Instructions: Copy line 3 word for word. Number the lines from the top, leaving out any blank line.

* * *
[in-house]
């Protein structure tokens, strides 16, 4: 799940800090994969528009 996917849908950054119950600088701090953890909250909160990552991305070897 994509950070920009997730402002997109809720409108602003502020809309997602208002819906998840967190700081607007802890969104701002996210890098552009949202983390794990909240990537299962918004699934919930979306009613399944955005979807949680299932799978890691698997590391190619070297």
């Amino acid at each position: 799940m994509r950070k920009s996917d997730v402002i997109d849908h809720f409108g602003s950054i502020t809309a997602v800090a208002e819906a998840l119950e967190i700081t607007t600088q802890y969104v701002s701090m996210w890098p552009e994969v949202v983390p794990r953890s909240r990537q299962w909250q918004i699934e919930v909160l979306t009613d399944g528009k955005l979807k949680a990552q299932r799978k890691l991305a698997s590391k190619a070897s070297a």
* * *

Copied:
């Amino acid at each position: 799940m994509r950070k920009s996917d997730v402002i997109d849908h809720f409108g602003s950054i502020t809309a997602v800090a208002e819906a998840l119950e967190i700081t607007t600088q802890y969104v701002s701090m996210w890098p552009e994969v949202v983390p794990r953890s909240r990537q299962w909250q918004i699934e919930v909160l979306t009613d399944g528009k955005l979807k949680a990552q299932r799978k890691l991305a698997s590391k190619a070897s070297a």